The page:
Hindvani radio host Prakash Seetal dies

Prakash Seetal. Picture: Supplied

Prakash Seetal. Picture: Supplied

Published Feb 10, 2021


Durban - Prakash Seetal, a social activist and Hindvani talk show host, died on Sunday after an illness.

Seetal, 71, of Kharwastan, Chatsworth, was diagnosed with amyloidosis, a rare blood disorder, a year ago. Two days before he died, he tested positive for Covid-19 but he did not display any symptoms.

His wife, Sharmilla Seetal, a teacher at Kharwastan Secondary and fellow presenter at Hindvani, said: “We thought he was going to be fine. He was always in and out of the hospital due to his condition."

His illness had caused damage to his heart muscles, resulting in his lungs malfunctioning.

Seetal said two weeks ago, her husband was in hospital for treatment.

“When he came home, we got a call from the hospital. They said someone in the ward he was in had tested positive for the virus and we had to take him back to the hospital for a Covid test. On Friday, we were notified that he was Covid-positive but he had no symptoms. He was told to isolate for 14 days.”

She said he became ill on Sunday.

“We called the ambulance. His pressure had dropped dangerously low and the paramedics said he needed to be hospitalised.”

Seetal died later that day.

“The last thing I remember telling him was that we all loved him and that he needed to come home because everyone missed him, especially his granddaughter. He was weak at the time and nodded in acknowledgement.”

She said her husband worked as a paint technician and chemical engineer for several international paint companies. When he retired, he began helping upcoming companies.

He was part of the Hindi Shiksha Sangh, an organisation dedicated to the promotion of the Hindi language. He served on the board of management and its subcommittees and was a presenter on Hindvani for 25 years.

“He loved working there and even when he took ill, he did his shows telephonically.”

She said her husband was a member of the Chatsworth community police forum and he often left the safety of his home to attend to a problem or patrol neighbourhoods.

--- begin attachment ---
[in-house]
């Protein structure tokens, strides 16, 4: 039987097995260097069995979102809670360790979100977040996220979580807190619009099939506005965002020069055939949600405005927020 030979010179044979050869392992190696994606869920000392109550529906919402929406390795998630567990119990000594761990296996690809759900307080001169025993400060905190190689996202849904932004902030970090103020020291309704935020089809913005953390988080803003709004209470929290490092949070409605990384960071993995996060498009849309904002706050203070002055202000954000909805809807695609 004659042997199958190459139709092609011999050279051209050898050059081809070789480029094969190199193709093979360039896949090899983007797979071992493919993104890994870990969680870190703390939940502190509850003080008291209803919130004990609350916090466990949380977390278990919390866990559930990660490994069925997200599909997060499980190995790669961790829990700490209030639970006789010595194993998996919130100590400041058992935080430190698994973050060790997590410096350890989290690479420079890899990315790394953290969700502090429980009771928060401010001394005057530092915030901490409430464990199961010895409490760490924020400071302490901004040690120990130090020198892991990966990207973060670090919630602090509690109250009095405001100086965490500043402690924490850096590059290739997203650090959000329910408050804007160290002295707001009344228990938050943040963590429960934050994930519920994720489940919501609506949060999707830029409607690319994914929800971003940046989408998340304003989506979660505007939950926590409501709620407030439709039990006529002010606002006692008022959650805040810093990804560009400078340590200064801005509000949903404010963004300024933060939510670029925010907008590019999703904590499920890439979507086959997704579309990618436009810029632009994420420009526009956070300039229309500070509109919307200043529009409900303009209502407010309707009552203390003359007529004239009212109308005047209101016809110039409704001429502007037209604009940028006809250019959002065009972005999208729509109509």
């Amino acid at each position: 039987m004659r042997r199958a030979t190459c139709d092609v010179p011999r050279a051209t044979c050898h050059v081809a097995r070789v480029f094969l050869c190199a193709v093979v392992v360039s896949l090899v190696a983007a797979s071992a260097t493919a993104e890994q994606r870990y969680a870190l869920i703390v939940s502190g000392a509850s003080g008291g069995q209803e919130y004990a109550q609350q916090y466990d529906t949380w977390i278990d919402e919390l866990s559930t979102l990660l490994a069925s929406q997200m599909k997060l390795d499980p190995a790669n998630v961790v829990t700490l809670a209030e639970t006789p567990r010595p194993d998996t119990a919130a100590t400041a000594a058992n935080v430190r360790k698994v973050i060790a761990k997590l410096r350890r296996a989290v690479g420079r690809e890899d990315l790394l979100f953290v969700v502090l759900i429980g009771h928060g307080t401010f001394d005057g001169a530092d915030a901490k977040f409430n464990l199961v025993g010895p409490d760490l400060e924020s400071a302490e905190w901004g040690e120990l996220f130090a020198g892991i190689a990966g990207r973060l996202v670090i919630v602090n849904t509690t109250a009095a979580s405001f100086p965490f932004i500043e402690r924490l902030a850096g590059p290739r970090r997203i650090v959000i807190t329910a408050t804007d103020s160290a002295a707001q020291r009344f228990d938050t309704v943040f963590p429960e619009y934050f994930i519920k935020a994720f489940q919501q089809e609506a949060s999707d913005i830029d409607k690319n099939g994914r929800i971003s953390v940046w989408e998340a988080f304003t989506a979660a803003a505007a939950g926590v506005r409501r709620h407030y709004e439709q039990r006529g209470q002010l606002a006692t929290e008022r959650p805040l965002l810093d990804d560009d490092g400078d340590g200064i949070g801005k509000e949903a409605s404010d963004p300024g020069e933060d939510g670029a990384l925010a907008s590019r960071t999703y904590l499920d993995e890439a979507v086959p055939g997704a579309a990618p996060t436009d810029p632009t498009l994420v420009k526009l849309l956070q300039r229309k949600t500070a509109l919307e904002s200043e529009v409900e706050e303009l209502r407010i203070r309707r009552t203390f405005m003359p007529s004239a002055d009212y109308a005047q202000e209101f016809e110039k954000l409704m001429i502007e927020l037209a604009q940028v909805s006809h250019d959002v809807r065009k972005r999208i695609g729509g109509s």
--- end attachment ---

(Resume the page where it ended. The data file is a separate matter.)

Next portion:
"He put his life at risk for the need of others. He was also involved in many temple organisations and seva projects where we served the needy. My husband was named the Most Influential Man of the Year 2019 by show promoter Pinky Mothie for all of the work he did in the community.”

Seetal described her husband as a gentle, humble man who had an overwhelming amount of love to share.

“He was my best critic and I appreciated him for it. We loved each other unconditionally. We were married for 40 years but we always said that it seemed like yesterday that we got married.”

She said they enjoyed travelling and after tracing their ancestral family, visited a village in India.

"His dream was to return there when he retired. He has made his mark in society and I believe his legacy will live on."

Raj Dhanlall, president of the Hindi Shiksha Sangh SA, said: “Prakash bhai was truly an unsung hero of the Hindi Shiksha Sangh. His commitment and dedication to the sangh knew no boundaries. He always kept a vigilant eye on our premises and was deeply concerned about its well- being. We fondly and respectfully remember the days when he took the responsibility to open and lock up our premises each morning and evening.

“The cultural committee was where he really thrived. Whether it was during the eisteddfods, the awards functions or any other cultural programme, Prakash bhai always proverbially put his hand up first to volunteer his time and resources.”

He is survived by his wife, two sons, a daughter-in-law and a granddaughter.

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